Palimpsestes, 24 (2011)
Historical “data” concerns not only facts, as we all know, but memory (individual as well as collective), language, cultural heritage (“real” or invented). In his 1975 History Remembered, Recovered, Invented1, Bernard Lewis encompassed the multiplicity of functions historiography offered in the birth of national feelings. In the 19th century, para-historical popular writing was also used to prop up a national consciousness, often in the form of the historical novel. It is of course no wonder that this genre flourished in the 19th century, the most important period for the novel, for historiography and for nationalism.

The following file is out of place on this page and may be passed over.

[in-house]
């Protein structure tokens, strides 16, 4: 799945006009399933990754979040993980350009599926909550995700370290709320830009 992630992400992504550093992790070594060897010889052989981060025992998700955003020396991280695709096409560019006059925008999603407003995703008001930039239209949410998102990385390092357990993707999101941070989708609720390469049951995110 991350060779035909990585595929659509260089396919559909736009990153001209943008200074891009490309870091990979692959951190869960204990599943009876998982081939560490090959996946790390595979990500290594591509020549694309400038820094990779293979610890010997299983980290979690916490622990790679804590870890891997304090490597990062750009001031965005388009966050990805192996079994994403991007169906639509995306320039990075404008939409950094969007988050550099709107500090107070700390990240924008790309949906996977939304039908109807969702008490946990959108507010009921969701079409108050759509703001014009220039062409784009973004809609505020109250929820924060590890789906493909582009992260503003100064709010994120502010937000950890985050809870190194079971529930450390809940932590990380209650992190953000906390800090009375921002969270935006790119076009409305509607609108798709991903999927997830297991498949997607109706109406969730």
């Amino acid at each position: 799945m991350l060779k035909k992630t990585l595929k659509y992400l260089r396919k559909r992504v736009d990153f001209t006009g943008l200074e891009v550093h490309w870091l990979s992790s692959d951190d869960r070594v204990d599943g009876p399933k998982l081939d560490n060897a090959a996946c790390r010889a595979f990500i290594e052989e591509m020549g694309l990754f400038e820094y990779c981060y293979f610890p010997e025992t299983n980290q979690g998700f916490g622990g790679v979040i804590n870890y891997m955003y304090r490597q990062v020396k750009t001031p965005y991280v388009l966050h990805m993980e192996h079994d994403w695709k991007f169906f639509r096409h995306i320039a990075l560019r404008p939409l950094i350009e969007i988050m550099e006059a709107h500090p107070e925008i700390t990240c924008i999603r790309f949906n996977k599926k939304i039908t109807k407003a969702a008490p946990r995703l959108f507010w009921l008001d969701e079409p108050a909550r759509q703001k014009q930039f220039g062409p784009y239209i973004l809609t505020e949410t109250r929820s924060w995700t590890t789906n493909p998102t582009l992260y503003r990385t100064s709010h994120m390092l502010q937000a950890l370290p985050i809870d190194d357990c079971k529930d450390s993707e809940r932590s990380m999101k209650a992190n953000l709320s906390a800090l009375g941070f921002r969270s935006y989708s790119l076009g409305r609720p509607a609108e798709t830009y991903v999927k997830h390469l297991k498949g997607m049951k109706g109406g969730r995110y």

What interests us here is to find out 1) how narrating / rewriting / updating historical data works, in other words how historical “facts” are translated into fiction, 2) how this process can serve various ideological purposes, be it hidden agendas or quite open political / cultural goals, and 3) how translations of this historical rendition work for a different public, at a different time and place, for different ideological purposes. Using the word translation in the more general Jakobsonian sense (Jakobson, 1959: 232-239), I would like to suggest that this process in fact involves a triple translation: that of history into historiography, that of historiography into fiction, and that of fiction in one language / culture / period into fiction in another.